"What Got To Me Today" series, "Sports For Chicks" (not necessarily chicks who play sports!) and Essays and Excerpts
Thursday, March 18, 2010
What Got To Me Today Series: Law & Order writers open eyes to Women of Congo
It is impossible to look at the above photo and not feel something for this woman, her child on her back, running for her life. Not only does she run from an explosion, from war, but most certainly she is running in fear from the rebels themselves, who did the bombing. She is running because she knows what they will do to her and her child when they catch her. This woman and millions like her are running everyday, today, right now. Appallingly, most people don't know about them because the violence facing these women is too horrific to even think about. But thanks to some excellent women writers of Law & Order SVU, millions of Americans got a glimpse last night.
Most people, at one time or another, have caught an episode or two of Law & Order or one of it's spin-offs, either Special Victims Unit or Criminal Intent. If you are familiar with Law & Order, you know they often pull their story lines right from current headlines, whether it's a big Supreme Court decision or some sultry sex scandal. They always twist it up a bit, so we don't know the outcome, but surely we are familiar with the content.
Last night, the writers of Law & Order SVU did something extraordinary. Writers Christina M. Torres and Dawn DeNoon took an episode entitled "Witness", and used it to open mainstream eyes to the ongoing, mind blowing atrocities facing the women of the Democratic Republic of Congo. I'm sure there are some viewers who know about the conflict going on in Congo, but I bet millions do not. I am giving some serious kudos to Ms. Torres and Ms. DeNoon for bringing such important subject matter to mainstream America.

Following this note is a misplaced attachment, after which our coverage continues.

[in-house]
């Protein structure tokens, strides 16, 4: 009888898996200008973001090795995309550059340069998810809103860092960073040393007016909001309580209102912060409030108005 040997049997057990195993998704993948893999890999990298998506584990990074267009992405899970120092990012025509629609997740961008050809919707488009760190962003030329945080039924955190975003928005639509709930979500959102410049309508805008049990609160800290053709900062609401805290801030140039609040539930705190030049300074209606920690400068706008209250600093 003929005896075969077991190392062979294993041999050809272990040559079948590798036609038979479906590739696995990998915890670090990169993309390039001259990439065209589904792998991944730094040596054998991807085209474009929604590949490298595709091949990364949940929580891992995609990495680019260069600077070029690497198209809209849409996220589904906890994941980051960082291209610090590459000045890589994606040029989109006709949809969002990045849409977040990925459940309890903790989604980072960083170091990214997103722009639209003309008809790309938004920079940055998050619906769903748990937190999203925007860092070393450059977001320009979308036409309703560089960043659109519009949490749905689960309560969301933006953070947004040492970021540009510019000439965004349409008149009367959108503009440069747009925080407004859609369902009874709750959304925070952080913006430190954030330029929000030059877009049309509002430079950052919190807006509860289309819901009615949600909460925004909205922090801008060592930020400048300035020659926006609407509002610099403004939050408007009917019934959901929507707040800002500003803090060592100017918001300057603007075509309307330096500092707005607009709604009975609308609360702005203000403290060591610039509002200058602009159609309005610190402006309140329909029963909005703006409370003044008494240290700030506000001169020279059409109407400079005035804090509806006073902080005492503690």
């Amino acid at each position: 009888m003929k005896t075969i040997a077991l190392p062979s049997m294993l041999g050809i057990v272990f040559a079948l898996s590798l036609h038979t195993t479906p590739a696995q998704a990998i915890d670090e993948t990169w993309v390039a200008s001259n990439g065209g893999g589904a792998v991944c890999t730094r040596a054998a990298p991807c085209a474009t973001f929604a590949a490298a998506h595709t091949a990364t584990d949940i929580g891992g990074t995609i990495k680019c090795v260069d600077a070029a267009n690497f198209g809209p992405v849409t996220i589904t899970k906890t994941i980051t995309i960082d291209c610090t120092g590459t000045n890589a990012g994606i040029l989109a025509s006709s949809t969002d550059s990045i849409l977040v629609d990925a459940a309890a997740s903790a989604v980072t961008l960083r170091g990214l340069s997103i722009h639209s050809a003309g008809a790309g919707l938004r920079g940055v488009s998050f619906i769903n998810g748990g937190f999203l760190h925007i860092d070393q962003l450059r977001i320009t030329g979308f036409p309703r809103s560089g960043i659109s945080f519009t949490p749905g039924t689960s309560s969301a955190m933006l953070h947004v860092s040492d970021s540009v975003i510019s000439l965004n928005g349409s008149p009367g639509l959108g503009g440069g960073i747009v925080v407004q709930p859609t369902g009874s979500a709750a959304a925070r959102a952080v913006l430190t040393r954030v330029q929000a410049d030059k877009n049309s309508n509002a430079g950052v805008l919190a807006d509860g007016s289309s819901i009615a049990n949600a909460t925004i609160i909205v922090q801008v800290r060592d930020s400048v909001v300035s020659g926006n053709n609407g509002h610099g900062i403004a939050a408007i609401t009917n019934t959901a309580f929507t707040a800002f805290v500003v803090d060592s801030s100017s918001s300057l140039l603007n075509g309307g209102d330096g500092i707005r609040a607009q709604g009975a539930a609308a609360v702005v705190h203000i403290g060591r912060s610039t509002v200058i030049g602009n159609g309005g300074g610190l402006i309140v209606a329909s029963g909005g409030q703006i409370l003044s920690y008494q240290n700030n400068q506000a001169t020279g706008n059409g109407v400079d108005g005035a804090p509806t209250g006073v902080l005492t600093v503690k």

Conflict in Congo between Rwandan-Congolese joint military operations and Rwandan Hutu Rebels is ongoing. Women and children are used as objects of war, subject to torture, mutilation and sexual violence. Often these acts are commited in front of the women's husbands and family. Once attacked, a woman is considered to bring shame on her family and she is outcast. Some women die, some run to the jungle and try and find camps for survival. Camps are often also raided by rebels, unable to give protection to the women and they are attacked all over again.
I feel very strongly about these women, and the attempts to bring awareness to them and their plight. Thank you to the writers for bringing this headline back into the limelight. There are many organizations trying to help these women. Three of my top favorites are www.womenforwomen.org, www.refugeesinternational.org and www.congowomen.org. Please visit these websites to learn more about these women, our sisters. See photos and read more about what goes on in their lives and how you can help them. With the current economy, financial support is difficult, however there is one bigger thing we can do to help and that is to raise awareness. Ms. Torres and Ms. DeNoon did just that, and you can too. Thank you.